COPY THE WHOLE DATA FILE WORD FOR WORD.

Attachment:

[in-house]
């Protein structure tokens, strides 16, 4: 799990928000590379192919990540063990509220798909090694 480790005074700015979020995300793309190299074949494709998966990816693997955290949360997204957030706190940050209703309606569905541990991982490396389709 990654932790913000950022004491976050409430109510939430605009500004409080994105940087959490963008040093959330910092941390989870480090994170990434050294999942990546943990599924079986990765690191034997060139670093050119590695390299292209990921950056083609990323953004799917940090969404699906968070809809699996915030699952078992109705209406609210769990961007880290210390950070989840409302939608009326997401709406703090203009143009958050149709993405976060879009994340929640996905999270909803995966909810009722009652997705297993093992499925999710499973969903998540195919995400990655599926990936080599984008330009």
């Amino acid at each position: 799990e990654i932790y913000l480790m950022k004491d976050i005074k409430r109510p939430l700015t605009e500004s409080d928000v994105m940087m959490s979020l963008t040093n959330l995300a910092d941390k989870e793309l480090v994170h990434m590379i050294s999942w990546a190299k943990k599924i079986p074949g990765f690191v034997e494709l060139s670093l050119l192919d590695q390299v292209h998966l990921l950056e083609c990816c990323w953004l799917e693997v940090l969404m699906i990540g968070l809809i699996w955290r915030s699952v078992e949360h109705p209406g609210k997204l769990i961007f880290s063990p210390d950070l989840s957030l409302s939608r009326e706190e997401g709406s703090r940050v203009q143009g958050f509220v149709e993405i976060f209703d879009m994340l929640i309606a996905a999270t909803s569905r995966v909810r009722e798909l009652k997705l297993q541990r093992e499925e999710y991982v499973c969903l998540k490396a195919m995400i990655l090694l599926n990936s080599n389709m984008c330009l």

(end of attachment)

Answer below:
[in-house]
């Protein structure tokens, strides 16, 4: 799990928000590379192919990540063990509220798909090694 480790005074700015979020995300793309190299074949494709998966990816693997955290949360997204957030706190940050209703309606569905541990991982490396389709 990654932790913000950022004491976050409430109510939430605009500004409080994105940087959490963008040093959330910092941390989870480090994170990434050294999942990546943990599924079986990765690191034997060139670093050119590695390299292209990921950056083609990323953004799917940090969404699906968070809809699996915030699952078992109705209406609210769990961007880290210390950070989840409302939608009326997401709406703090203009143009958050149709993405976060879009994340929640996905999270909803995966909810009722009652997705297993093992499925999710499973969903998540195919995400990655599926990936080599984008330009």
């Amino acid at each position: 799990e990654i932790y913000l480790m950022k004491d976050i005074k409430r109510p939430l700015t605009e500004s409080d928000v994105m940087m959490s979020l963008t040093n959330l995300a910092d941390k989870e793309l480090v994170h990434m590379i050294s999942w990546a190299k943990k599924i079986p074949g990765f690191v034997e494709l060139s670093l050119l192919d590695q390299v292209h998966l990921l950056e083609c990816c990323w953004l799917e693997v940090l969404m699906i990540g968070l809809i699996w955290r915030s699952v078992e949360h109705p209406g609210k997204l769990i961007f880290s063990p210390d950070l989840s957030l409302s939608r009326e706190e997401g709406s703090r940050v203009q143009g958050f509220v149709e993405i976060f209703d879009m994340l929640i309606a996905a999270t909803s569905r995966v909810r009722e798909l009652k997705l297993q541990r093992e499925e999710y991982v499973c969903l998540k490396a195919m995400i990655l090694l599926n990936s080599n389709m984008c330009l």